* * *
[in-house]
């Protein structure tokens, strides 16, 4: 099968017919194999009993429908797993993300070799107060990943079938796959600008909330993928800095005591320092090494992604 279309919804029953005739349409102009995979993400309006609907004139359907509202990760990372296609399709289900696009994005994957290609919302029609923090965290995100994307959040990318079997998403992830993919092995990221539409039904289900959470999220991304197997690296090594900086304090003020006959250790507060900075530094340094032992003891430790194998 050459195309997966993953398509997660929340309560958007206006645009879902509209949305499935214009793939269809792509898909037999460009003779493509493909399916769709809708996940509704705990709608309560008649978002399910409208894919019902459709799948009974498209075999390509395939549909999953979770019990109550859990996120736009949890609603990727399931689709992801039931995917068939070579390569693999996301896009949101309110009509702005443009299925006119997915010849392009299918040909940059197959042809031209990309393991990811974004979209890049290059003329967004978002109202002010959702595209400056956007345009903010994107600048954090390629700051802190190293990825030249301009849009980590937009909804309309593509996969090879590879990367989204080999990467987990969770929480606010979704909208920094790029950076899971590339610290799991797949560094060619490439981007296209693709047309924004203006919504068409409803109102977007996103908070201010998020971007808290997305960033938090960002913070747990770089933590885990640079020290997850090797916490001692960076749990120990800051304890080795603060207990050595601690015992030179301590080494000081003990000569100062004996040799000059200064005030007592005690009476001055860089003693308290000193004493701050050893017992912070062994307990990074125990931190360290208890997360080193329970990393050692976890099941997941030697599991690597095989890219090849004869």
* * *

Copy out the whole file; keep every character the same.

[in-house]
């Protein structure tokens, strides 16, 4: 099968017919194999009993429908797993993300070799107060990943079938796959600008909330993928800095005591320092090494992604 279309919804029953005739349409102009995979993400309006609907004139359907509202990760990372296609399709289900696009994005994957290609919302029609923090965290995100994307959040990318079997998403992830993919092995990221539409039904289900959470999220991304197997690296090594900086304090003020006959250790507060900075530094340094032992003891430790194998 050459195309997966993953398509997660929340309560958007206006645009879902509209949305499935214009793939269809792509898909037999460009003779493509493909399916769709809708996940509704705990709608309560008649978002399910409208894919019902459709799948009974498209075999390509395939549909999953979770019990109550859990996120736009949890609603990727399931689709992801039931995917068939070579390569693999996301896009949101309110009509702005443009299925006119997915010849392009299918040909940059197959042809031209990309393991990811974004979209890049290059003329967004978002109202002010959702595209400056956007345009903010994107600048954090390629700051802190190293990825030249301009849009980590937009909804309309593509996969090879590879990367989204080999990467987990969770929480606010979704909208920094790029950076899971590339610290799991797949560094060619490439981007296209693709047309924004203006919504068409409803109102977007996103908070201010998020971007808290997305960033938090960002913070747990770089933590885990640079020290997850090797916490001692960076749990120990800051304890080795603060207990050595601690015992030179301590080494000081003990000569100062004996040799000059200064005030007592005690009476001055860089003693308290000193004493701050050893017992912070062994307990990074125990931190360290208890997360080193329970990393050692976890099941997941030697599991690597095989890219090849004869």